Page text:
His weak heart was, nonetheless, a big one
—by Bill Haglund
As I recall, I was about 7 years old when my dad took me aside and told me that it was time for me to receive a weekly allowance.
He set the amount to 20 cents a week and, in 1950 or ’51 that was enough for a youngster to buy a bottle of pop or two, a candy bar or two and just about anything else, within reason, he might fancy. I got in a routine at that early age — receive my allowance, ride uptown to Fischer’s Drug Store in Duncombe and buy a bottle of Nesbitt’s orange pop and a candy bar. That left me enough to make a similar trip later in the week and still have a few pennies remaining for life’s necessities.
After our family moved away from Duncombe and took root in Alleman, I suddenly found myself swimming in real cash.
You see, my dad had taken a job with the Alleman schools as custodian and his already-weakening heart made the task of keeping three floors of the old school, plus the basement of locker rooms, a lunch room and gymnasium pretty taxing for a young man with an old heart.
I became part of the solution to his dilemma.
Of course, I was far too young to realize the seriousness of his heart disease. At 10 years old, even at 11 or 12, a boy never gave much thought to life longevity. I just knew that dad needed my help and that help came with rewards.
One day, my father set me down for a talk. He told me he needed my help and offered me five-times the amount of my weekly allowance. He’d give me 20 cents a day to help him sweep the school — a whole dollar a week.
Suddenly my affluence had quintupled.
Religiously after school I’d stay and help for an hour, sometimes two hours. Dad gave me the chore of sweeping the large study hall, which was on the third floor, directly above the gymnasium. I’d sweep that large area and also clean the floors of several top floor classrooms. My daily task was finished as soon as I received final clearance from Dad.
I had all the money I needed to buy baseball cards at a penny apiece, candy bars for three cents each, bottles of pop for six cents. I could even splurge on occasion and buy a chocolate ice cream sundae at Bessie’s café. For that delicacy I was charged eight cents.
Naturally, everything worked out well with my new arrangement. That is, it worked well until the Alleman High School baseball team began its season in late March. At the time, the school played two baseball seasons — one in spring and one in fall. There was no fall football and there was no summer baseball. I was in high school when Babe Ruth ball started for 12-15 aged boys and I started a Little League program and coached that until I’d graduated from high school.
But, it was the high school team that caused a concern for my daily work schedule in 1954 and 1955.
I’d beg and cajole my dad until he finally told me to “go ahead, go watch the baseball game.”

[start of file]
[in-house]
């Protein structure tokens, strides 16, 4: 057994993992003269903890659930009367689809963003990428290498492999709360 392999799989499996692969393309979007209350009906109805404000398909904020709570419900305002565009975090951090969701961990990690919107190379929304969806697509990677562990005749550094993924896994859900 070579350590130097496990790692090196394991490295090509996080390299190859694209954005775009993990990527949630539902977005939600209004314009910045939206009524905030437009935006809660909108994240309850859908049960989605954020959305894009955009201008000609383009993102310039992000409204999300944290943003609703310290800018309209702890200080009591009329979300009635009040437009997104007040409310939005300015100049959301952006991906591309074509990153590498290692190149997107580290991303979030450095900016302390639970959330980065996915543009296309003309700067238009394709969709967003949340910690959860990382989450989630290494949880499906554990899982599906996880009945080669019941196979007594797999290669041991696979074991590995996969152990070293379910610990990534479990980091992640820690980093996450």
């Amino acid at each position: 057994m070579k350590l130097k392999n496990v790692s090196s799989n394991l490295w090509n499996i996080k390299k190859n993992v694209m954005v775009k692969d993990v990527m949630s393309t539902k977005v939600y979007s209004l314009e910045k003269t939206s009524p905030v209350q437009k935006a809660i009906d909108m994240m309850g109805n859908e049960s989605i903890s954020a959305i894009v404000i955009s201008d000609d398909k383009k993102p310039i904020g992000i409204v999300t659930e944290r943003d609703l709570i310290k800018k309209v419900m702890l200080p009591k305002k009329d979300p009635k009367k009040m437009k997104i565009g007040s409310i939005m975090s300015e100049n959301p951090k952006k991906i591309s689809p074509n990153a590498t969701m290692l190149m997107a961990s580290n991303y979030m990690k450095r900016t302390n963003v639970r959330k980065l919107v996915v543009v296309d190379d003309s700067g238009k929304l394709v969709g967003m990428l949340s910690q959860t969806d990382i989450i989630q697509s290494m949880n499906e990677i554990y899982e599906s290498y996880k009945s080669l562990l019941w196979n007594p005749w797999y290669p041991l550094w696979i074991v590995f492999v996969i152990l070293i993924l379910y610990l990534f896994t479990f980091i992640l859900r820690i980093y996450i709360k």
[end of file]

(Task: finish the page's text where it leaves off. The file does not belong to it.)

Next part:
Down the stairs and out the door I’d dash and head to the ball diamond to watch the day’s game. Alleman didn’t have a very good team, but it was baseball after all and baseball was the most important thing on anyone’s schedule.
In 1955, however, I discovered just how serious my dad’s heart disease really was, even though I was still too young to understand.
That year my dad suffered a major heart attack. He was just 36 years old. Instead of seeing my dad at the school, and helping him with his daily chores, I saw him under an oxygen tent at Lutheran Hospital in Des Moines. It seemed he was there for months, although I’m sure it was a far shorter stay than that.
I just remember that life changed shortly after that. My dad’s slow recovery uprooted the family. Suddenly, our home at what was known as the Alleman Teacherage was no longer available to us, although the school was nice enough to allow us to live there until dad recovered a little from his heart attack. Nonetheless, we were forced to move.
We stayed in Alleman, lived in a few other houses and finally my parents purchased a house in town. By then, my mother had been forced to enter the workplace (she had worked as a cook at the school, but that was only a few hours a day and only on school days). My dad took other jobs, but none of them were the type suitable for a heart attack survivor whose already weak heart had become suddenly extremely weak.
My 20-cent-a-day job was gone. It’s really sad that a job like that, to a 12-year-old boy was so important, but it seemed as if my life, too, had been tossed into turmoil.
I got over that soon, but I don’t think I ever really understood the seriousness of my dad’s health. I just knew that he found it difficult to do some things that other kids’ dads could do. He couldn’t even watch one of my high school basketball games. Mom said it made him too nervous and it got his heart pumping too hard. When we played, dad would leave the gymnasium — it was easier for him to hear the cheers than it was to be a part of them.
He lived long enough to see me graduate from Waldorf College in 1963. He died two weeks later, in June. He was only 44.
Not only was he my father, he was a dad who’d cart myself and a younger brother off to Des Moines to watch Minor League baseball, who’d give up time to take us roller skating, fishing and to the Iowa State Fair.
I’m sure it wasn’t easy for him. But, that man I called “Dad” did everything he could for his family, including giving his oldest son a first job.
Bill Haglund is a former staff writer for the Dallas County News and the Boone News-Republican. He can be reached at firstname.lastname@example.org